Bottom Header Shadows
Sometimes details mark the difference between boring and exciting, in web design. With just a little piece of graphics and few lines of css code applied to the most prominent element of a web page, the header, we can add that special touch which makes our website a pleasant experience for the eyes and yet it keeps it essential, light-weight and simple. The header is the most used part of a website and also the first one to grab a visitor attention and that's why i always start developing a website with the header design in mind, first. Here i am going to show you how to add a beautiful, dynamic 3d shadow effect to your headers and i am also going to give you five different shadow pattern images. This type of effect works very well on full-screen headers, while it is not recommended on windowed layouts, since it only takes care of adding a shadow effect to the bottom of the header. Let's start from the images. Here you can see how the 5 different shadows that we have packed for you look on our website's header:
After having uploaded your own shadow image/s (or those that we have prepared for you) on your server, you need to tell the browser that you want to apply one to your header. In order to do this, you simply must add a div element right under the header container like this (the div that needs to be added is in red):
<div class="shadow v4"></div>
As you see, we have added two classes to our shadow div: the shadow class and the v4 class. The shadow class takes care of the div positioning, dimensions and background properties, while the v4 class indicates which shadow we want to use: in this case we are using the Shadow #4 image (see above); if you wanted to use a different shadow effect, you would simply replace v4 with v1 or whatever else you want to use. Now let's take a look at the css needed for our classes and let's start with the shadow class:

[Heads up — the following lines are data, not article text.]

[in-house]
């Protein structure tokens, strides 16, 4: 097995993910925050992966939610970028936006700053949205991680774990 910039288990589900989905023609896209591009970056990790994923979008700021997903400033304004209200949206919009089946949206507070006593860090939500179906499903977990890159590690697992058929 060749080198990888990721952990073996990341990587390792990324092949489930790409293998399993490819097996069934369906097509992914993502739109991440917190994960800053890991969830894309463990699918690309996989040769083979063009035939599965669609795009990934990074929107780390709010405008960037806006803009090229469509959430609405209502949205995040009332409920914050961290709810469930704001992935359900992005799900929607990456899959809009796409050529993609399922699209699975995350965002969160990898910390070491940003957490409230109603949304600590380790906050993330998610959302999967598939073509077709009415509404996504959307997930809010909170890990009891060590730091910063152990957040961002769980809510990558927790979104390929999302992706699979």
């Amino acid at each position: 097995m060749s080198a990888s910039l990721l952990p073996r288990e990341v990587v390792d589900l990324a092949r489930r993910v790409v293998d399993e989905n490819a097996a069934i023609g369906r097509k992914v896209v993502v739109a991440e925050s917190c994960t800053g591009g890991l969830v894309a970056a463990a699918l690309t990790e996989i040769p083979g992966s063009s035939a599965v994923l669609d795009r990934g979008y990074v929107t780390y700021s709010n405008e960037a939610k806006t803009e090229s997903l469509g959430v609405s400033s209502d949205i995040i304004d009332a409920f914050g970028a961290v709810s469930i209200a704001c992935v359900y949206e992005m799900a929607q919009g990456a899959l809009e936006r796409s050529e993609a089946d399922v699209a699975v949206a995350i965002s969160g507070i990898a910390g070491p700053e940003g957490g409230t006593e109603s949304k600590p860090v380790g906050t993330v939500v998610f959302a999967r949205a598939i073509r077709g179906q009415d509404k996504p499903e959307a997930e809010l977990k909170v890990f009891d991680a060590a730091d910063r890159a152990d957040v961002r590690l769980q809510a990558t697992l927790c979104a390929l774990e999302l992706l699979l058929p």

We want our shadow div container absolutely positioned, so that it follows the header behavior at any screen size; the
margin-top: -1px; bleeds the top of the shadow into the bottom of the header; the
z-index: 999; is there to ensure that the shadow stays on top of anything else underneath it; all the other dimension parameters should be self-explanatory. Finally, we add the CSS for the type of shadow that we want to use:
The background image (our shadow) needs to be positioned on the left horizontally and on top vertically so that it is going to look like a natural extension of the header bottom. Create or use as many shadows as you want on your pages: just create a v# class and its related css code for each shadow and add to each shadow div the one you want to use.
And that's it! Now you and your users can enjoy your website's brand new header with 3d shadow effect. Download the five preset shadow images here (right click and save).